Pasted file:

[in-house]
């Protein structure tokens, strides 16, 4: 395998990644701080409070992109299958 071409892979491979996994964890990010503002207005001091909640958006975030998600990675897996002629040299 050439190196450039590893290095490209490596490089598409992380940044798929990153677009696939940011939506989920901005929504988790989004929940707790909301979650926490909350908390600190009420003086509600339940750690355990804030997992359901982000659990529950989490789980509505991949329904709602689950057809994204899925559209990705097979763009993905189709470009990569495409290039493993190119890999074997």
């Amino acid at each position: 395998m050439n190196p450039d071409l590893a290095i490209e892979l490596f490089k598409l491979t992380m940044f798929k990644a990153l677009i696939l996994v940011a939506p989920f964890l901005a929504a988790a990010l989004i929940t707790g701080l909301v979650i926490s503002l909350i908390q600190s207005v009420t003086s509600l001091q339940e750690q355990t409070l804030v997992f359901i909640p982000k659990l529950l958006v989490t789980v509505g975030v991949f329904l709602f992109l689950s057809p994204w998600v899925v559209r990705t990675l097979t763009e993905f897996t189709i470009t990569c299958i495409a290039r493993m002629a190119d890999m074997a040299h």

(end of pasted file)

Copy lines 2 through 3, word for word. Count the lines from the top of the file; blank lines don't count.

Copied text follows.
């Protein structure tokens, strides 16, 4: 395998990644701080409070992109299958 071409892979491979996994964890990010503002207005001091909640958006975030998600990675897996002629040299 050439190196450039590893290095490209490596490089598409992380940044798929990153677009696939940011939506989920901005929504988790989004929940707790909301979650926490909350908390600190009420003086509600339940750690355990804030997992359901982000659990529950989490789980509505991949329904709602689950057809994204899925559209990705097979763009993905189709470009990569495409290039493993190119890999074997």
């Amino acid at each position: 395998m050439n190196p450039d071409l590893a290095i490209e892979l490596f490089k598409l491979t992380m940044f798929k990644a990153l677009i696939l996994v940011a939506p989920f964890l901005a929504a988790a990010l989004i929940t707790g701080l909301v979650i926490s503002l909350i908390q600190s207005v009420t003086s509600l001091q339940e750690q355990t409070l804030v997992f359901i909640p982000k659990l529950l958006v989490t789980v509505g975030v991949f329904l709602f992109l689950s057809p994204w998600v899925v559209r990705t990675l097979t763009e993905f897996t189709i470009t990569c299958i495409a290039r493993m002629a190119d890999m074997a040299h």